A couple of years ago, the manager of the largest commercial real-estate office in London sat in a window seat at a cafe overlooking Floriańska Street, explaining how investment money flows around the world. Glancing down at the shops across the street, he said, “Home-grown retail outlets with names I never heard of, selling stuff I’d like to buy, in a beautiful setting. Real value.” After a pause, he said, “Of course, when development kicks in, all of that is lost. That’s how it works.”
On the one hand, this is the long-term threat hanging over Krakow. There are times when it seems that mechanisms are at work behind the scenes in the city resembling the plot of native son Roman Polanski’s Chinatown. That’s the one about property development in 1930s Los Angeles, which produced a city of bottlenecked freeways, shopping malls, and residential districts 50 miles from downtown, with 75 percent of its best real estate given over to cars in the form of streets, highways, or parking lots. Today in Krakow we have traffic jams and outlying shopping malls with indistinguishable line-ups of stores, while neighbourhood businesses are boarded up. Getting interesting food means tramping to the Old Town or Kazimierz, or fussing over your own stove with stuff you dragged home from the foreign-owned hypermarket in the mall of your choice.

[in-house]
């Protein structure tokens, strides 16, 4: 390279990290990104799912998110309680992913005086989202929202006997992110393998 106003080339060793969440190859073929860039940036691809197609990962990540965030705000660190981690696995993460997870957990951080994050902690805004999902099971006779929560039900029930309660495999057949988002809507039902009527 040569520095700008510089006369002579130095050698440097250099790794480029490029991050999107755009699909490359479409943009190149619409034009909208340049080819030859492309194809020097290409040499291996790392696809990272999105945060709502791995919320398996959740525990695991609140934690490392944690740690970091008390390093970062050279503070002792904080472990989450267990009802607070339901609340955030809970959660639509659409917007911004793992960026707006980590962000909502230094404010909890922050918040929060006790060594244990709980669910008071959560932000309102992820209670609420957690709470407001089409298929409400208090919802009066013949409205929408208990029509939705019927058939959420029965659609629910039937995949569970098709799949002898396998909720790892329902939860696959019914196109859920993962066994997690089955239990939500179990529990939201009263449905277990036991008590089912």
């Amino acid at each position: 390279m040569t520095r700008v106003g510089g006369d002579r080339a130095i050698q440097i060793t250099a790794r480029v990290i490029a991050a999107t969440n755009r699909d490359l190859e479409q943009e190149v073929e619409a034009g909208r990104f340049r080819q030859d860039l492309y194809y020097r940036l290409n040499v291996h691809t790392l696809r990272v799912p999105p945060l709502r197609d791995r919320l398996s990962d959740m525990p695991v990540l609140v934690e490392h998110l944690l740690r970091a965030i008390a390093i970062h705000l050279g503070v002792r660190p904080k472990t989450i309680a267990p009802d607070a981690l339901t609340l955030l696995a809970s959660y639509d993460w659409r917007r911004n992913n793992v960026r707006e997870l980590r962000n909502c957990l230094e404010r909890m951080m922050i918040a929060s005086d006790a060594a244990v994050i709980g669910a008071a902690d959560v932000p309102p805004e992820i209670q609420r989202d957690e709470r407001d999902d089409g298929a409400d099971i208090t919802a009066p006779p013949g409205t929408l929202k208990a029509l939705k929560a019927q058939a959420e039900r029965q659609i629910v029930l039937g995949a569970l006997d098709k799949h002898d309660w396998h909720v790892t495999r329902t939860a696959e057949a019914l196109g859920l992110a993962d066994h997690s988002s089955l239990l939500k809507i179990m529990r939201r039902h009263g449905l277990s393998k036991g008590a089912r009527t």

On the other hand, the statement about what happens when development kicks in could have been made at any point over the last 20 years, but it hasn’t happened yet. To the contrary, in Kazimierz the city has developed a successful alternative urban focal point – something regarded as an impossible dream two decades ago. Young entrepreneurs have opened boutique hotels, hostels, and active tourism options that consistently garner international awards at a rate unmatched by any other city between Berlin and Tokyo. There’s franchised fast food, but one of the most dynamic brands is a local venture pushing not pseudo-American but approximate Caucasian. For every “real” restaurant that opens another goes bust, but that’s what restaurants do. The tourists off the low-cost carriers are not so much stag-party louts as middle-class, well-informed people who chose their destination because it abounds in noteworthy things and has a decent standard of urban life. As they’ve been doing for decades, a percentage of the weekenders like the place enough that they decide to stick around.
So what’s the message for the future? As in so many areas of life: don’t screw it up. Merely solve the transport and parking problems without impinging on the fabric of the city, revitalise the neighbourhoods, and give local business start-ups the infrastructure and encouragement they need, so that clever young people stick around. Square the circle. Mayor of Krakow? No sweat.
Or, as you say to that uncle who has everything when you hand him the gift-wrapped aftershave: “Just keep being yourself”.
William Brand has lived in Krakow since 1983. A full-time translator, he has rendered into English works by Ryszard Kapuściński, Stanisław Lem and Grzegorz Kołodko.